Director – Brandon Cronenberg – 2020 – Canada – Cert. 18 – 103m
A woman possesses other people’s bodies via technology to assassinate selected targets – on VoD via BFI Player and Crouch End Arthouse from Friday, November 27th following its debut in the BFI London Film Festival 2020 on Friday, October 16th.
Anyone who’s seen Brandon Cronenberg’s earlier Antiviral (2012) will know that he is a force to be reckoned with, operating in much the same area as his father David (whose Crash, 1996, is currently out on VoD and is released on UHD and BD on December 14th) but with his own, highly individual slant. And equally impressive.
His protagonist here is assassin Tasya Vos (Andrea Riseborough) whose boss Girder (Jennifer Jason Leigh) inserts Vos’ consciousness into others so she can carry out hits on designated targets while occupying their bodies and consciousnesses. Lately, though, things haven’t been going quite to plan. In the body of Holly (Gabrielle Graham), Vos picks up a cutlery knife then repeatedly and bloodily stabs her target with it rather than simply shooting him with the supplied gun. Although Vos gives all the right answers in the psychological evaluation tests following her return, Girder is concerned.
He fears are raised further when Vos asks for time off with her partner Michael (Rossif Sutherland) and young son Ira (Gage Graham-Arbuthnot). After a mere day and some athletic sex, she’s phoning Girder to come into work and apologising that she wasn’t herself.
Girder immediately has Vos implanted into her next host Colin Tate (Christopher Abbot), partner of heiress Ava Parse (Tuppence Middleton), whose industrialist father John (Sean Bean) is Vos’ target. Because of issues of body compatibility, Vos only has three days and must use a device to recalibrate the synchronisation between herself and her host, but Girder thinks that will be fine. However, it doesn’t work out fine at all.
Apart from Vos’ separated partner and son, who frankly would be better off well shot of her, all the characters here have one way or another been dehumanised by corporate capitalism. Vos’s jobs are motivated by corporate policy. The assassination of John Parse, for example, is intended to facilitate a corporate takeover of his company by the company that employs Vos. Ava is extremely well-heeled, but at a cost. She clearly hates her father. Colin has been given a menial job involving a VR headset and spying on potential clients via hidden surveillance cameras in order to understand their tastes and sell them more product. He is a weak man completely bought out by money.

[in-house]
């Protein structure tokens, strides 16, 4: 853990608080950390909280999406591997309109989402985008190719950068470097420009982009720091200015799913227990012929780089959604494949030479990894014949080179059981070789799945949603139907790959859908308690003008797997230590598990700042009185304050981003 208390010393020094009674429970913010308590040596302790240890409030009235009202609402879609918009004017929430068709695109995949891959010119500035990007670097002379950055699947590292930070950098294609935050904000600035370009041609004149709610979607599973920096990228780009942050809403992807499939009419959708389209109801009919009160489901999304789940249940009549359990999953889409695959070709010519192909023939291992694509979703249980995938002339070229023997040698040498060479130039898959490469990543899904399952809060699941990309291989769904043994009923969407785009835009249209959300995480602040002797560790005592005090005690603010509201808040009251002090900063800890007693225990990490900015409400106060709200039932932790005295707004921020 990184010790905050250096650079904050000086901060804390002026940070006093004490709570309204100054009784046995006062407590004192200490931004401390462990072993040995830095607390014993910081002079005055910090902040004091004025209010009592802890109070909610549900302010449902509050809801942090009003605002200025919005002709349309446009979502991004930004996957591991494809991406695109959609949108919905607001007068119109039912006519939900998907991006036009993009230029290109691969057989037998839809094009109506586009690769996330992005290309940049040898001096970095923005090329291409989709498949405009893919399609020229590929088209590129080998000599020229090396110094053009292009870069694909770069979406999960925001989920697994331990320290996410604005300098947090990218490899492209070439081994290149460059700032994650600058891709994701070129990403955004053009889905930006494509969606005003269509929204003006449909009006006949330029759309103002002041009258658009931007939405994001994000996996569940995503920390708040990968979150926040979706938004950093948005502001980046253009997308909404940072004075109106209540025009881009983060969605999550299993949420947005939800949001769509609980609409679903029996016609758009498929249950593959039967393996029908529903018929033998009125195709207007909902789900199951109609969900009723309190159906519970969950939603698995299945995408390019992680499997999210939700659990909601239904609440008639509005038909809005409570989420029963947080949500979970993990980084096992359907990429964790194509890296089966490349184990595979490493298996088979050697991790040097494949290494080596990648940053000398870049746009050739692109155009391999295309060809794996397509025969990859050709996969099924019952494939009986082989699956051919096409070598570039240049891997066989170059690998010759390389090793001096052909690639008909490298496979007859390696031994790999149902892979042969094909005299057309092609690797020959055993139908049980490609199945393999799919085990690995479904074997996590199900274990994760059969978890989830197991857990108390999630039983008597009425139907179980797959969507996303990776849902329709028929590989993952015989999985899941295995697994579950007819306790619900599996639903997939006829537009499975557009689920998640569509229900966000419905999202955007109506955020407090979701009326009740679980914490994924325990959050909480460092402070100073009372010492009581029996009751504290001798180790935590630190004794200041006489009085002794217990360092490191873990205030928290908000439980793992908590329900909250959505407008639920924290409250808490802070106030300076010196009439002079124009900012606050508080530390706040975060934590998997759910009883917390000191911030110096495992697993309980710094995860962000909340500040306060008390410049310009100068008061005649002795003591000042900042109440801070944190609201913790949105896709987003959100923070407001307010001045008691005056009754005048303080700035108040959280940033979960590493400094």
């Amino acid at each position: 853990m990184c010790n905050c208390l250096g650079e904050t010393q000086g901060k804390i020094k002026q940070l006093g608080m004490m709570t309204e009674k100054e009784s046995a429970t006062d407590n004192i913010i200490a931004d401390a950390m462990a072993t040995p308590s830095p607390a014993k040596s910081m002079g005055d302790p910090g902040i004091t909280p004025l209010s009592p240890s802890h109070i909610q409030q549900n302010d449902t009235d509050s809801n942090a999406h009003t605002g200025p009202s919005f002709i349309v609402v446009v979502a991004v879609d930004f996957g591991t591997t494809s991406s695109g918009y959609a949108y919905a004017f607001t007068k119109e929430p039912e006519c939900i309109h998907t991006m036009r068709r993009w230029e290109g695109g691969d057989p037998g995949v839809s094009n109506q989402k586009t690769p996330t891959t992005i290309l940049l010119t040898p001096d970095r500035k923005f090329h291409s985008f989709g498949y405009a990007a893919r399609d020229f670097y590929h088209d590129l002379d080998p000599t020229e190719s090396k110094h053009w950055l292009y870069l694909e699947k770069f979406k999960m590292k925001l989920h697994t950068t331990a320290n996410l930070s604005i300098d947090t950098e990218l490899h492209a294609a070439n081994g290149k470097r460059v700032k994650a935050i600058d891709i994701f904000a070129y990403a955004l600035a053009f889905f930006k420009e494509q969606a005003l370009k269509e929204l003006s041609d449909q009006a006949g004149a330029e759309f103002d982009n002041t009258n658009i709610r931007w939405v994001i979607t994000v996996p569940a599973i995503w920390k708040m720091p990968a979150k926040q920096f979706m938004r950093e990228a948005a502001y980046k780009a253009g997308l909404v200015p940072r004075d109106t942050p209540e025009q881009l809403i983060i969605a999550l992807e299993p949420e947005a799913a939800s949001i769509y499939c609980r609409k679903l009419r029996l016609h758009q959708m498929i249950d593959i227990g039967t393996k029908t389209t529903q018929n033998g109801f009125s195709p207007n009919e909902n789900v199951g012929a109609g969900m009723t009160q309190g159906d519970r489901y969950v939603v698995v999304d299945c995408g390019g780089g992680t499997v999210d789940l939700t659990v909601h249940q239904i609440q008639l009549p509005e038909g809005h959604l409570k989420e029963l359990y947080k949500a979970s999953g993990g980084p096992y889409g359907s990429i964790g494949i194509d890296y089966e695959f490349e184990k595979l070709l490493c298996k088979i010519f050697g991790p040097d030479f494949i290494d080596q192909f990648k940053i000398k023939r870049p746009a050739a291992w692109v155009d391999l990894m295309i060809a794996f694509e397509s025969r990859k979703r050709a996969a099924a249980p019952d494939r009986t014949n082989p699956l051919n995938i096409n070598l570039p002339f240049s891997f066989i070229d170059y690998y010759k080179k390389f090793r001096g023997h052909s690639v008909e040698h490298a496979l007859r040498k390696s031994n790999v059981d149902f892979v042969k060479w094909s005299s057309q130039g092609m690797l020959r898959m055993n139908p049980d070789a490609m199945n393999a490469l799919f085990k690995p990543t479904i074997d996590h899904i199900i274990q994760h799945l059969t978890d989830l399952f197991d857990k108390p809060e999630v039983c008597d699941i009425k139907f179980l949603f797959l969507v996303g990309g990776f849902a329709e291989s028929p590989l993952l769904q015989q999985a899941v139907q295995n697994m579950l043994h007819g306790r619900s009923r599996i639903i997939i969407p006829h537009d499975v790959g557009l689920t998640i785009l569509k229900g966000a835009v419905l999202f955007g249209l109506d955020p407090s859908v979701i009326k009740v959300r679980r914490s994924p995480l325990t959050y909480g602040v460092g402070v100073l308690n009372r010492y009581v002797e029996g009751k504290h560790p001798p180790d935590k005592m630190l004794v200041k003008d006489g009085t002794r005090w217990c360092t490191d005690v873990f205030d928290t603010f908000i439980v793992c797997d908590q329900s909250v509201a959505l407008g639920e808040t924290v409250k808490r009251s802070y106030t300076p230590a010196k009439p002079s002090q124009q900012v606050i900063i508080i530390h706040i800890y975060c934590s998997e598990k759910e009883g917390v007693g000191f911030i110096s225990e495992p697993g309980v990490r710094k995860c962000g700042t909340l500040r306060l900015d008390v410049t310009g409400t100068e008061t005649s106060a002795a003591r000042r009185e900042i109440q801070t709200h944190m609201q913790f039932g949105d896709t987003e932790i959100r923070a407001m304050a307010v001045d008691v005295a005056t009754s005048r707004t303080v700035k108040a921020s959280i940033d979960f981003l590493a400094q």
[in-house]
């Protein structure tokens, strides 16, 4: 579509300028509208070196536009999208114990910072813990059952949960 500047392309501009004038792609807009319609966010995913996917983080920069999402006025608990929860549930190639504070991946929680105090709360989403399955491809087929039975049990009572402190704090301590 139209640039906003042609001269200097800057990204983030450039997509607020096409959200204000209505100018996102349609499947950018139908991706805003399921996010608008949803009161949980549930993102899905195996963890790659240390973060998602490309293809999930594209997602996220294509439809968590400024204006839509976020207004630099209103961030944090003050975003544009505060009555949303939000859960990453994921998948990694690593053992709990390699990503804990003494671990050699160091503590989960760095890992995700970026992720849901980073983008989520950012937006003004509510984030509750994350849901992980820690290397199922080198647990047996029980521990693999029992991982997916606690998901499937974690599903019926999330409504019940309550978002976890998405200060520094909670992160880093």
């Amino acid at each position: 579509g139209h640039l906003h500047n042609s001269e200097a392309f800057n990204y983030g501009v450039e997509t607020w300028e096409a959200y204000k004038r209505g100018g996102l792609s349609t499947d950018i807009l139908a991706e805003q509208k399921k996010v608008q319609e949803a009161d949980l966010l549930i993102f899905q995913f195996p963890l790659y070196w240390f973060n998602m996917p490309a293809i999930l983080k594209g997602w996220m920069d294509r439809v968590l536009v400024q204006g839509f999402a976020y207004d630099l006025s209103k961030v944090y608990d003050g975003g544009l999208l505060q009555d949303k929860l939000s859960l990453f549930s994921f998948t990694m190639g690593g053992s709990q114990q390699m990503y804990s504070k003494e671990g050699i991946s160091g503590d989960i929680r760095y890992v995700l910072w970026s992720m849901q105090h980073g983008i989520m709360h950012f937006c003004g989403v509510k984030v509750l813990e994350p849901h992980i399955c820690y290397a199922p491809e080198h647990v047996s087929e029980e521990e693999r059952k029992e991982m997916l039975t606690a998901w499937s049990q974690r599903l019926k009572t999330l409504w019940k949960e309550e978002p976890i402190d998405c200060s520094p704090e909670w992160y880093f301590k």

After a successful kill or kills, Vos is supposed to ask to be pulled out just before shooting her host’s body to avoid complications. This works something like the Beaming Up of Star Trek, except that it’s just Vos’ consciousness that travels back to her own head and body. However, after the Parse job, that doesn’t quite work. Her and her host’s bodies have gone out of sync (shades of the twin brothers in Dead Ringers, David Cronenberg, 1988) and Brandon Cronenberg is clearly fascinated by the ongoing struggle for control between the two minds within the one body. It all gets very messy and violent as the host starts to access Vos’ memories and act upon them. The director piles on the video editing effects to express the two characters confusions which makes for highly effective cinema. There are moments of bloody victims crawling across the floor to the accompaniment of drone music which call to mind nothing so much as the sense of dread in the images and score at the end of Videodrome (David Cronenberg, 1983).
There’s perhaps a sense that Brandon Cronenberg is taking his father’s work and extending it: the Cronenberg family filmography, if you will. Their sensibilities are similar, yet subtly different. If anything, the younger Cronenberg’s concerns are more science fictional, although the film contains many moments of deeply upsetting, visceral horror too. As SF, it’s highly provocative. As a thriller, it’s intelligent, edge of the seat stuff. As horror, quite simply, it delivers. The whole thing makes one want to see the wider body of work that will surely follow in the years to come. Like his father before him, Brandon Cronenberg is slowly proving himself, film by film, one of the most significant directors of his generation.
Read my alternative review in Reform.